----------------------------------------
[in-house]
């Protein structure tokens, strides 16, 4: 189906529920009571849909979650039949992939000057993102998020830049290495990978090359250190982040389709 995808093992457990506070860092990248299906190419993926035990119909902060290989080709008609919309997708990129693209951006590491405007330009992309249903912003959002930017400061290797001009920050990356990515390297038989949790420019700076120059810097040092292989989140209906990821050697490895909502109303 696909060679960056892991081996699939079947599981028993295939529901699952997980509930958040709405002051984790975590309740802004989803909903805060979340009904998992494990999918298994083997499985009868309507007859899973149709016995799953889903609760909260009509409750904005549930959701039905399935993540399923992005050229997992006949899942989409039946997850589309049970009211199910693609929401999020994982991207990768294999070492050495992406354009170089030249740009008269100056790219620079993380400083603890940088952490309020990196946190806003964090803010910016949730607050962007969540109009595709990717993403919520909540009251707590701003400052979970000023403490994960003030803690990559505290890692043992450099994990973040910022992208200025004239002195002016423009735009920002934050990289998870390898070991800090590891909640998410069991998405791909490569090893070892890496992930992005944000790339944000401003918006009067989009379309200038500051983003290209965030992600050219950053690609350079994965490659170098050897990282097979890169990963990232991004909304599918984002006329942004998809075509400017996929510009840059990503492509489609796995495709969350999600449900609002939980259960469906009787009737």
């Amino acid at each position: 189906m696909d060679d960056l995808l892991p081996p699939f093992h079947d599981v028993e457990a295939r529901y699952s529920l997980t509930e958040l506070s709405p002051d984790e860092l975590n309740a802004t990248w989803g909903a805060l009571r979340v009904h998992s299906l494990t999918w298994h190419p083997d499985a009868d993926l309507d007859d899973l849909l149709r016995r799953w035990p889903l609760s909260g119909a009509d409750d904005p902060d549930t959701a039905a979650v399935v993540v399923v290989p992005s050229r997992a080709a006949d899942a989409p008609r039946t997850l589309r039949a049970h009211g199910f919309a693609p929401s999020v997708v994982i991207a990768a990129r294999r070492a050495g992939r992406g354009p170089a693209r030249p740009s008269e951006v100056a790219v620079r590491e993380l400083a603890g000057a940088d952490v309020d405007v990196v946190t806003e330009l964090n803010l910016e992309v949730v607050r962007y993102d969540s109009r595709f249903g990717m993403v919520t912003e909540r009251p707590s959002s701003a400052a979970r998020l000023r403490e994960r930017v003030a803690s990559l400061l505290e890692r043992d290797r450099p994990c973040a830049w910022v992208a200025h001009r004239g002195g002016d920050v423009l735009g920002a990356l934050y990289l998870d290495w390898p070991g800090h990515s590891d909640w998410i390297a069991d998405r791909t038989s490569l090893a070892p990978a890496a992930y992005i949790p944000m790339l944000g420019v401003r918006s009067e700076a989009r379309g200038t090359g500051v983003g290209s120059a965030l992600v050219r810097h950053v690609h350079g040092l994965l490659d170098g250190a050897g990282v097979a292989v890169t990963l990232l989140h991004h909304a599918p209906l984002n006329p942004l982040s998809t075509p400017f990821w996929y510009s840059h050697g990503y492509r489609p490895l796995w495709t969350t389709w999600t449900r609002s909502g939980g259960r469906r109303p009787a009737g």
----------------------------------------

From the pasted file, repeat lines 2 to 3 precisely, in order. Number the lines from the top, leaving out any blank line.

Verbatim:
């Protein structure tokens, strides 16, 4: 189906529920009571849909979650039949992939000057993102998020830049290495990978090359250190982040389709 995808093992457990506070860092990248299906190419993926035990119909902060290989080709008609919309997708990129693209951006590491405007330009992309249903912003959002930017400061290797001009920050990356990515390297038989949790420019700076120059810097040092292989989140209906990821050697490895909502109303 696909060679960056892991081996699939079947599981028993295939529901699952997980509930958040709405002051984790975590309740802004989803909903805060979340009904998992494990999918298994083997499985009868309507007859899973149709016995799953889903609760909260009509409750904005549930959701039905399935993540399923992005050229997992006949899942989409039946997850589309049970009211199910693609929401999020994982991207990768294999070492050495992406354009170089030249740009008269100056790219620079993380400083603890940088952490309020990196946190806003964090803010910016949730607050962007969540109009595709990717993403919520909540009251707590701003400052979970000023403490994960003030803690990559505290890692043992450099994990973040910022992208200025004239002195002016423009735009920002934050990289998870390898070991800090590891909640998410069991998405791909490569090893070892890496992930992005944000790339944000401003918006009067989009379309200038500051983003290209965030992600050219950053690609350079994965490659170098050897990282097979890169990963990232991004909304599918984002006329942004998809075509400017996929510009840059990503492509489609796995495709969350999600449900609002939980259960469906009787009737």
């Amino acid at each position: 189906m696909d060679d960056l995808l892991p081996p699939f093992h079947d599981v028993e457990a295939r529901y699952s529920l997980t509930e958040l506070s709405p002051d984790e860092l975590n309740a802004t990248w989803g909903a805060l009571r979340v009904h998992s299906l494990t999918w298994h190419p083997d499985a009868d993926l309507d007859d899973l849909l149709r016995r799953w035990p889903l609760s909260g119909a009509d409750d904005p902060d549930t959701a039905a979650v399935v993540v399923v290989p992005s050229r997992a080709a006949d899942a989409p008609r039946t997850l589309r039949a049970h009211g199910f919309a693609p929401s999020v997708v994982i991207a990768a990129r294999r070492a050495g992939r992406g354009p170089a693209r030249p740009s008269e951006v100056a790219v620079r590491e993380l400083a603890g000057a940088d952490v309020d405007v990196v946190t806003e330009l964090n803010l910016e992309v949730v607050r962007y993102d969540s109009r595709f249903g990717m993403v919520t912003e909540r009251p707590s959002s701003a400052a979970r998020l000023r403490e994960r930017v003030a803690s990559l400061l505290e890692r043992d290797r450099p994990c973040a830049w910022v992208a200025h001009r004239g002195g002016d920050v423009l735009g920002a990356l934050y990289l998870d290495w390898p070991g800090h990515s590891d909640w998410i390297a069991d998405r791909t038989s490569l090893a070892p990978a890496a992930y992005i949790p944000m790339l944000g420019v401003r918006s009067e700076a989009r379309g200038t090359g500051v983003g290209s120059a965030l992600v050219r810097h950053v690609h350079g040092l994965l490659d170098g250190a050897g990282v097979a292989v890169t990963l990232l989140h991004h909304a599918p209906l984002n006329p942004l982040s998809t075509p400017f990821w996929y510009s840059h050697g990503y492509r489609p490895l796995w495709t969350t389709w999600t449900r609002s909502g939980g259960r469906r109303p009787a009737g």